Berlin meets Fritz Alexander Plushkin I

In the summer of 2010 I made friends with a yellow dog that would never stop smiling. Thanks to his fresh vision on Berlin, a city I had never before visited, the daily nightmares I had at the time lost their feeding ground. At work I’d had to make way for someone else with better connections, and a spontaneous visit to that historic and open-minded city proved to be the ideal distraction.

I said goodbye to our loyal dog Darko who turned out not to mind at all. Very early in the morning my then significant other dropped me off at the station. When he got home, he couldn’t find the labrador until he looked in the bedroom. The dog must have figured: with her out of the picture I’ll happily take up that warm place in the bed, forbidden or not. Joey of course welcomed his company and every night, he told me afterwards, Darko moved a bit closer until finally the two of them were spooning.

I proudly present my patchy friend’s adventures:

Fritz Alexander Plushkin’s Berlin – I

3 Reichstag

To start with, I was left behind for this extreme long shot. Two huge security guards watched over me so I wouldn’t get snatched up by 8-year-olds lurking around the ministerial premises. When they however heard about my origins, Kaufhaus des Westens, one of them snorted: ‘Ah, ein Wessie!’ Luckily I didn’t lose my stuffing for being from the wrong side of the city.

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Like the real tourist I am, I’m proud to say I was all the way up there. Of course, all those stairs make you want to use the bathroom.

I found the perfect spot in front of this huge ‘Tor’. Later on I heard someone talk about bullet holes up there. I hope I showed enough respect for those who didn’t make it.

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This crazy wavy thing I had to see! I wouldn’t have dared emptying my bladder here, not even outside on the pavement. The Ossie guards were nothing compared to the one guarding this building! It’s supposed to be a place where people keep their money. Would it be invested in the awesome decor? What if the people want it back? I’d be a wee bit worried.

5 DZ Bank

 

Among these stones I was for the first time ever sad happiness is the only emotion my face and tail can show.

6 Denkmal für die ermordeten Juden Europas

I was explained that my ancestors, the ones without smiley faces and wagging tales, used to make people shower just because they were a bit different. Such evil dogs: they must have known showers are a nightmare! I have David Bowie-eyes and I hope noone will force me into one because of my unique features.

7 Denkmal für die ermordeten Juden Europas

 

Off to some more history! Nobody complained so I just sat there enjoying the ride.

9 S-Bahn

 

This is a ghost station! As you know I’m a Wessie, according to the Ossie guards anyway, and dogs like me couldn’t get off at this station even if they really really wanted to.

10 Nordbahnhof - mind the font in this former ghost station

Chatting with Ossies like I did on top of the parliament was not an option at the time: there was a wall between East and West Berlin! Dogs couldn’t just wander anywhere they liked.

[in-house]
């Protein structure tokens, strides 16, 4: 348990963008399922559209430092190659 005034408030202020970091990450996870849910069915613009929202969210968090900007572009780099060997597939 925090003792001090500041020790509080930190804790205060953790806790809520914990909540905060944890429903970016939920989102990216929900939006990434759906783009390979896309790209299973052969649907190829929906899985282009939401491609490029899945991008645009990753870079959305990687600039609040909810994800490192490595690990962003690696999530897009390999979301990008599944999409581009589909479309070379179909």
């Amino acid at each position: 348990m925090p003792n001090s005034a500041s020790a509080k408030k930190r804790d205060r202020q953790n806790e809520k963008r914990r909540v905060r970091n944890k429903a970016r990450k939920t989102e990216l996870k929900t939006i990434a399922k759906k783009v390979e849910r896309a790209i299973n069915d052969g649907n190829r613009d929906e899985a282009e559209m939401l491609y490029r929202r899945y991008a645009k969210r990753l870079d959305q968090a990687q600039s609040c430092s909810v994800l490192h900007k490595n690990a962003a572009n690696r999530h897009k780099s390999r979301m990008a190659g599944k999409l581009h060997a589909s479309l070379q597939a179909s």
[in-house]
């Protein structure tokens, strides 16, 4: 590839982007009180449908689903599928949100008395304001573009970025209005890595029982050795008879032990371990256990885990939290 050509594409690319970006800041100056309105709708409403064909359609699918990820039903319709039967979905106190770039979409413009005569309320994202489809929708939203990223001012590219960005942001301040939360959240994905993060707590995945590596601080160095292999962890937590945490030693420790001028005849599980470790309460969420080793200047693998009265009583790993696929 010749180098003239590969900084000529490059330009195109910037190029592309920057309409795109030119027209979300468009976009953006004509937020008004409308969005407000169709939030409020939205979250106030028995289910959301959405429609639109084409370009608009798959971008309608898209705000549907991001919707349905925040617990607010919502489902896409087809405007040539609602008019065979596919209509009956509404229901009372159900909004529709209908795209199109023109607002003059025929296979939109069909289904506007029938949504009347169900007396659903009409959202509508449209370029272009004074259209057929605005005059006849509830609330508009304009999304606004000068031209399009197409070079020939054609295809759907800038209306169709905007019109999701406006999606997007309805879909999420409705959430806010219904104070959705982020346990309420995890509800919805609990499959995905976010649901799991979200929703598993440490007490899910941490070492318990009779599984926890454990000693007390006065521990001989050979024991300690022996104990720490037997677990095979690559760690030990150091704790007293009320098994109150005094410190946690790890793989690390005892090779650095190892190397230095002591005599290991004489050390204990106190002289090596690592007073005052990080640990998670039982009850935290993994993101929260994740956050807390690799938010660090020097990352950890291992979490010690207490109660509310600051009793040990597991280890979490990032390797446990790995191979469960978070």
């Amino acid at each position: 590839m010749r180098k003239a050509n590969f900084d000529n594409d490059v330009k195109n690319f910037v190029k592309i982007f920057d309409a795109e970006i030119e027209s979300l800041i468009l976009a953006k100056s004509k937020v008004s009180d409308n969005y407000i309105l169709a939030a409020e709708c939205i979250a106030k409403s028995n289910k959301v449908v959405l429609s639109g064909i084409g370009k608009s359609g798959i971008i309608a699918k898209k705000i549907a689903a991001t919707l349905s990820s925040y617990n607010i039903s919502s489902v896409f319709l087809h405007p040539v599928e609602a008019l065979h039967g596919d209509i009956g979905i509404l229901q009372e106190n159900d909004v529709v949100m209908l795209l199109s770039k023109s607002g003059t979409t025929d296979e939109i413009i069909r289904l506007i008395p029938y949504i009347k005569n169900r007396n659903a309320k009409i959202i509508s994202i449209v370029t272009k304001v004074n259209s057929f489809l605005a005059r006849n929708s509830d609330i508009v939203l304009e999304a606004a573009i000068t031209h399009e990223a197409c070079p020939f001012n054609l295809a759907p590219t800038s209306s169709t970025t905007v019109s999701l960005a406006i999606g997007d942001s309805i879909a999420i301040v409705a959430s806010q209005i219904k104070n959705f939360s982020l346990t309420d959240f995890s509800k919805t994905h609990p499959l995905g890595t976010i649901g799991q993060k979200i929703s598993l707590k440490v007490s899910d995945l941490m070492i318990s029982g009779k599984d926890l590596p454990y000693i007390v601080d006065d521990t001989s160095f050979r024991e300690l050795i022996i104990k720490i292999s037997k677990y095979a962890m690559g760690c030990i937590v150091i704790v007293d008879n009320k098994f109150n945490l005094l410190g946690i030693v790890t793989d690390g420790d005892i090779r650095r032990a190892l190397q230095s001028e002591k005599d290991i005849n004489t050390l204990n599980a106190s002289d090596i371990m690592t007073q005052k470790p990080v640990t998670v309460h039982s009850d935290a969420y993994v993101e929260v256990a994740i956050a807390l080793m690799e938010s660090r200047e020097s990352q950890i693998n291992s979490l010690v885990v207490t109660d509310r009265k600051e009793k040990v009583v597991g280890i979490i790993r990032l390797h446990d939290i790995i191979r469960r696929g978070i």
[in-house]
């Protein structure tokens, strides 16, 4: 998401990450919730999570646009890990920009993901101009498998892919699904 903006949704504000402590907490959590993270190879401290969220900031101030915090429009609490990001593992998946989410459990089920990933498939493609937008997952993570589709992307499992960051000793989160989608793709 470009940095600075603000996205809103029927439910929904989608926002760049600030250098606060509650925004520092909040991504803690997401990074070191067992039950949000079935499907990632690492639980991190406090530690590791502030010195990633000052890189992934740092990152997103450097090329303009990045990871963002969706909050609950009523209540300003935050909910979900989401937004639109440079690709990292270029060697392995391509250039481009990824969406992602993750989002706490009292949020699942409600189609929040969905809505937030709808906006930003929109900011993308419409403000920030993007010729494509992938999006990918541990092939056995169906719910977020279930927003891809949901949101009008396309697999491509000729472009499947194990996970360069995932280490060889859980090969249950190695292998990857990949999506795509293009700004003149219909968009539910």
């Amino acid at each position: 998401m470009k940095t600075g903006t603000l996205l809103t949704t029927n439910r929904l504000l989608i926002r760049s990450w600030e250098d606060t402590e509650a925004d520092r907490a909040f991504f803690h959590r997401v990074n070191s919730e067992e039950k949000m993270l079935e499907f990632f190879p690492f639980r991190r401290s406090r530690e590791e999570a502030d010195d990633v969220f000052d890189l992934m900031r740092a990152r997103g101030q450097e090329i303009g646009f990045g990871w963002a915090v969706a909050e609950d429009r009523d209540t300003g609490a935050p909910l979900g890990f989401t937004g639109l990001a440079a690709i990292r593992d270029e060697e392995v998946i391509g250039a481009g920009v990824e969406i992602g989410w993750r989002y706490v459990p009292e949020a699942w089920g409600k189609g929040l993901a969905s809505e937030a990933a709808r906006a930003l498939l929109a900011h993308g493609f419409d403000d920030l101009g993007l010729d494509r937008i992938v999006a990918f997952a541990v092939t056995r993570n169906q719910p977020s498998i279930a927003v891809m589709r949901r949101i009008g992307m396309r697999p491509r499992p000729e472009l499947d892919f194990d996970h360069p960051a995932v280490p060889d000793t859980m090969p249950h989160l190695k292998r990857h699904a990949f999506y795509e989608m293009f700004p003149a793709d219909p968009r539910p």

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Imagine chasing cats back then: I guess they’d automatically head for that great wall once you got sight of them, probably effortlessly climbing it, leaving you down there, out of breath for nothing. It must’ve been such frustrating times!

There was not just one wall: they actually built two walls. Let’s see what’s in there. The tourist guide tells me this part is called the ‘death strip’ and that ‘defectors were shot’ in it. I don’t know what defectors are, but if cats can be defectors I’d feel very sorry for chasing them up there.

15 Mauer Death strip

14 Mauer Death strip

 

 

17 Mauer

BE-LI-NER  MAA-WER, interesting! I can read better than that of course, don’t underestimate me.

 

This is ‘a church with a history’. I carefully listened to the guide and I think I got it:

18 Church with a historyHere once was a chapel that ended up standing in the death strip. The Ossies blew it up. Maybe that was for the best: people who’d go there would get shot at if they were one of those ‘defectors’ (I still don’t get it), so I guess things were safer without the chapel.

When they all got tired of the wall nobody would get shot at anymore in the death strip, which by the way wouldn’t be called the death strip but just something like street or garden. Because things were safe again, they built this monument where the chapel used to be.

SUCH A HEAVY MORNING! EVIL DOGS, CATS IN SORRY SITUATIONS, LIMITATIONS… TIME FOR SOME RELAXING TRAVELLING AND SUNBATHING.

Strassenbahn

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Finally there! I can’t bathe in this huge pool but I sure can enjoy the sun and the lovely company.

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What’s that you’re saying misses? Me? Cute? Why, thank you!

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THE OSSIE DISTRICT I CHOSE TO RELAX IN IS FASCINATING. I’LL TELL YOU ALL ABOUT IT AND MORE IN MY NEXT TRAVEL BLOG!

2 comments on “Berlin meets Fritz Alexander Plushkin I”

  1. Stefanie Claeys

    zalig!!! ik maakte ook ooit een reis met mijn vriendje Elmo van Sesamstraat… alleen niet-digitale foto’s, jammer genoeg… Leuk geschreven!!! x

  2. Pingback: Berlin meets Fritz Alexander Plushkin II – MyPosiblog

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